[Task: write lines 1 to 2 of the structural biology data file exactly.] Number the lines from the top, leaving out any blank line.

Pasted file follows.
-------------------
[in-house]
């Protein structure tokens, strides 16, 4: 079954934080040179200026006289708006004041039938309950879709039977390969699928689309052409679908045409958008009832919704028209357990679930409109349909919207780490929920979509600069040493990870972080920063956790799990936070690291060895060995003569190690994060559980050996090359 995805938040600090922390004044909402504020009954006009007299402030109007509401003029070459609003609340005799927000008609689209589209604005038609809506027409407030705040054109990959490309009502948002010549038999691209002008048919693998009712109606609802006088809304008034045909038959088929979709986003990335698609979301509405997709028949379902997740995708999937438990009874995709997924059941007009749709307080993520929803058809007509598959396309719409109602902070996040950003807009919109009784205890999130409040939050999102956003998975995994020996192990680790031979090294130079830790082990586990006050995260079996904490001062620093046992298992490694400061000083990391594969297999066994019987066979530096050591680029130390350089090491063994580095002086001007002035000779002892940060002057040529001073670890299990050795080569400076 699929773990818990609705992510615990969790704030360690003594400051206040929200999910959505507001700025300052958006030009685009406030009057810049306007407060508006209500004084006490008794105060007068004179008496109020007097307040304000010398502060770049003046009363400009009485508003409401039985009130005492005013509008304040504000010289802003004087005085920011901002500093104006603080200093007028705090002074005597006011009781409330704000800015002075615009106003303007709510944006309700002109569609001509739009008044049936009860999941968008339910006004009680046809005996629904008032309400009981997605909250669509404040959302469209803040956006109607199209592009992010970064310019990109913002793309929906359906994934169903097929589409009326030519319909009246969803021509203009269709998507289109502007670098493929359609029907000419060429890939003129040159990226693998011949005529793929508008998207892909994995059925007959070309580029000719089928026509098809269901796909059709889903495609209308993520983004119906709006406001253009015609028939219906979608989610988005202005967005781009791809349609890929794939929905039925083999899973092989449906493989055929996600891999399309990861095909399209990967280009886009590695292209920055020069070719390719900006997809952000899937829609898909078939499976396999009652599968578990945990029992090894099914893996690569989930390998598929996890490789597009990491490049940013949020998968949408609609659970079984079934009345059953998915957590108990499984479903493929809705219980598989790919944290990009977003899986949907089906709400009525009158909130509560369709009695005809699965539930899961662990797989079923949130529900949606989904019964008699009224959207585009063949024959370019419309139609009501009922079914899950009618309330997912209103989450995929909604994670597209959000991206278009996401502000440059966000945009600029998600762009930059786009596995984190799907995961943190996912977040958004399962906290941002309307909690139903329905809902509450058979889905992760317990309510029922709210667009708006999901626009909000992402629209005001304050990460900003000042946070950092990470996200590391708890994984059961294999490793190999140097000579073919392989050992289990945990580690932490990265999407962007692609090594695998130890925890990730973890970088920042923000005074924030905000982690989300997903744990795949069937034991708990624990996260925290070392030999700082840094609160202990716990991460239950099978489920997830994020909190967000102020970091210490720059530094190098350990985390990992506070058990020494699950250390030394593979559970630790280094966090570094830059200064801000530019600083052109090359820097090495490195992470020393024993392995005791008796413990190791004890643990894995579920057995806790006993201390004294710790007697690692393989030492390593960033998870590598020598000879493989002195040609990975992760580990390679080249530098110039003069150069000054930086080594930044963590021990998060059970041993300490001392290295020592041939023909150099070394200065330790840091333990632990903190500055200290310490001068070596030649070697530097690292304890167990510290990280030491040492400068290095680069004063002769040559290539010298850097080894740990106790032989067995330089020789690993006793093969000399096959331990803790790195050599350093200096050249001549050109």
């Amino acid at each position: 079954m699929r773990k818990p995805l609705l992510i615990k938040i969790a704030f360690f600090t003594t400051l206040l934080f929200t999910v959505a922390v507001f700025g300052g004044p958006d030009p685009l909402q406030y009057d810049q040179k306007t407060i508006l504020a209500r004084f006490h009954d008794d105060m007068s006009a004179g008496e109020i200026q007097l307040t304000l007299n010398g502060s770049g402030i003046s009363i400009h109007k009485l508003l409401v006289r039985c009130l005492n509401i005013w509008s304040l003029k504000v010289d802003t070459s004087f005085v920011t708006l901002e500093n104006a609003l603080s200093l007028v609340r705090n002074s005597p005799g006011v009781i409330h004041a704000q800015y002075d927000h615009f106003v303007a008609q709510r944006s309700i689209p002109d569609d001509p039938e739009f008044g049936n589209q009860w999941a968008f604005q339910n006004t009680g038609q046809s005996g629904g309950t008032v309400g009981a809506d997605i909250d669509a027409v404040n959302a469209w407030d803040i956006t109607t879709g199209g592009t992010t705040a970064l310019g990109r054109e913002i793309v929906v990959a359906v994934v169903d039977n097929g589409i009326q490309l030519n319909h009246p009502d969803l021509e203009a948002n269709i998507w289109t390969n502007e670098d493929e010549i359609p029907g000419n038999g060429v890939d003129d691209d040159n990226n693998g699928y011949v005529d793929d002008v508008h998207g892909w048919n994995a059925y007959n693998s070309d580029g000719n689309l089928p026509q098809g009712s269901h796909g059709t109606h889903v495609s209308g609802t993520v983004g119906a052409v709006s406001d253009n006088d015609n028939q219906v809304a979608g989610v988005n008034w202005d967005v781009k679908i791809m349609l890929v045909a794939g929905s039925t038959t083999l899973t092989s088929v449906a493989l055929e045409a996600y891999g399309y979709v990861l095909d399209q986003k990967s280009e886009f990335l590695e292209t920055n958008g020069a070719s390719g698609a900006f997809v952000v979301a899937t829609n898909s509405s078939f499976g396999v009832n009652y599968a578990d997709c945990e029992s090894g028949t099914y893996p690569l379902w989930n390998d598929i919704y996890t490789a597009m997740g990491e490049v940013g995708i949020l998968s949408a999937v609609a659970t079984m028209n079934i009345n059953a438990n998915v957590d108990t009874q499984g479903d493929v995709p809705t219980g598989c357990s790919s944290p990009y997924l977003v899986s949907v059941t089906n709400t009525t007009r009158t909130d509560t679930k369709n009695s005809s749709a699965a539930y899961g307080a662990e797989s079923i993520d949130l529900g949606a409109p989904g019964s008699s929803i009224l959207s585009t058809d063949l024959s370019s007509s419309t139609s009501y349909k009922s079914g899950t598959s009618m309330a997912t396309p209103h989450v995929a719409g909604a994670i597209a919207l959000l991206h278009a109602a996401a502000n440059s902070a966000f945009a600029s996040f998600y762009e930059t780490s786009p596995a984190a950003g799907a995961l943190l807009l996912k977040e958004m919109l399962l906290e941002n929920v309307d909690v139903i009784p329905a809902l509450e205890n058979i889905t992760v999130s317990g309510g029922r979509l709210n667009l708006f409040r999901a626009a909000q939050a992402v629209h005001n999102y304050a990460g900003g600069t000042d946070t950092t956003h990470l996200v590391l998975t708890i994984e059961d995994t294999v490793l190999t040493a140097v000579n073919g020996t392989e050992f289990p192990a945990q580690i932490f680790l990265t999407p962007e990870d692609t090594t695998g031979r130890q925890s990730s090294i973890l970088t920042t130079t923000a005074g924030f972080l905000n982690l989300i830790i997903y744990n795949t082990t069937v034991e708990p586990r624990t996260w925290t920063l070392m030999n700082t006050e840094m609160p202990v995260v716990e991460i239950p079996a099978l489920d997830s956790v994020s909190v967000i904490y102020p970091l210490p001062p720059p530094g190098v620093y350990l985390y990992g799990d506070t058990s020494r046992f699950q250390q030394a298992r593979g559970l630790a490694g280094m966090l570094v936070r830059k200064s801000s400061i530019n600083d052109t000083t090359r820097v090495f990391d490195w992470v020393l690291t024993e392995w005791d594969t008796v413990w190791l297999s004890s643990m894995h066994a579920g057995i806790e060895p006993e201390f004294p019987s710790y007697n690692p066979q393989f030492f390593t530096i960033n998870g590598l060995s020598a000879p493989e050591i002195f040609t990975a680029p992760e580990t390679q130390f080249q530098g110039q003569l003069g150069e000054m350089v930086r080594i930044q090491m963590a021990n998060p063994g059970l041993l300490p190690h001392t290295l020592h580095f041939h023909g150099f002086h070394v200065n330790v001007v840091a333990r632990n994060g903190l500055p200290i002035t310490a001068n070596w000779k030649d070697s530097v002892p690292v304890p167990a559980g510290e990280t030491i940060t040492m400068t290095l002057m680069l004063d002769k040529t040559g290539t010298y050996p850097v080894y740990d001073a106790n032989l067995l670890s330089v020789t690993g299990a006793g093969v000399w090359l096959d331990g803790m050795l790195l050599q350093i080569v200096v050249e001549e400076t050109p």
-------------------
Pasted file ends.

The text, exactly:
[in-house]
């Protein structure tokens, strides 16, 4: 079954934080040179200026006289708006004041039938309950879709039977390969699928689309052409679908045409958008009832919704028209357990679930409109349909919207780490929920979509600069040493990870972080920063956790799990936070690291060895060995003569190690994060559980050996090359 995805938040600090922390004044909402504020009954006009007299402030109007509401003029070459609003609340005799927000008609689209589209604005038609809506027409407030705040054109990959490309009502948002010549038999691209002008048919693998009712109606609802006088809304008034045909038959088929979709986003990335698609979301509405997709028949379902997740995708999937438990009874995709997924059941007009749709307080993520929803058809007509598959396309719409109602902070996040950003807009919109009784205890999130409040939050999102956003998975995994020996192990680790031979090294130079830790082990586990006050995260079996904490001062620093046992298992490694400061000083990391594969297999066994019987066979530096050591680029130390350089090491063994580095002086001007002035000779002892940060002057040529001073670890299990050795080569400076 699929773990818990609705992510615990969790704030360690003594400051206040929200999910959505507001700025300052958006030009685009406030009057810049306007407060508006209500004084006490008794105060007068004179008496109020007097307040304000010398502060770049003046009363400009009485508003409401039985009130005492005013509008304040504000010289802003004087005085920011901002500093104006603080200093007028705090002074005597006011009781409330704000800015002075615009106003303007709510944006309700002109569609001509739009008044049936009860999941968008339910006004009680046809005996629904008032309400009981997605909250669509404040959302469209803040956006109607199209592009992010970064310019990109913002793309929906359906994934169903097929589409009326030519319909009246969803021509203009269709998507289109502007670098493929359609029907000419060429890939003129040159990226693998011949005529793929508008998207892909994995059925007959070309580029000719089928026509098809269901796909059709889903495609209308993520983004119906709006406001253009015609028939219906979608989610988005202005967005781009791809349609890929794939929905039925083999899973092989449906493989055929996600891999399309990861095909399209990967280009886009590695292209920055020069070719390719900006997809952000899937829609898909078939499976396999009652599968578990945990029992090894099914893996690569989930390998598929996890490789597009990491490049940013949020998968949408609609659970079984079934009345059953998915957590108990499984479903493929809705219980598989790919944290990009977003899986949907089906709400009525009158909130509560369709009695005809699965539930899961662990797989079923949130529900949606989904019964008699009224959207585009063949024959370019419309139609009501009922079914899950009618309330997912209103989450995929909604994670597209959000991206278009996401502000440059966000945009600029998600762009930059786009596995984190799907995961943190996912977040958004399962906290941002309307909690139903329905809902509450058979889905992760317990309510029922709210667009708006999901626009909000992402629209005001304050990460900003000042946070950092990470996200590391708890994984059961294999490793190999140097000579073919392989050992289990945990580690932490990265999407962007692609090594695998130890925890990730973890970088920042923000005074924030905000982690989300997903744990795949069937034991708990624990996260925290070392030999700082840094609160202990716990991460239950099978489920997830994020909190967000102020970091210490720059530094190098350990985390990992506070058990020494699950250390030394593979559970630790280094966090570094830059200064801000530019600083052109090359820097090495490195992470020393024993392995005791008796413990190791004890643990894995579920057995806790006993201390004294710790007697690692393989030492390593960033998870590598020598000879493989002195040609990975992760580990390679080249530098110039003069150069000054930086080594930044963590021990998060059970041993300490001392290295020592041939023909150099070394200065330790840091333990632990903190500055200290310490001068070596030649070697530097690292304890167990510290990280030491040492400068290095680069004063002769040559290539010298850097080894740990106790032989067995330089020789690993006793093969000399096959331990803790790195050599350093200096050249001549050109």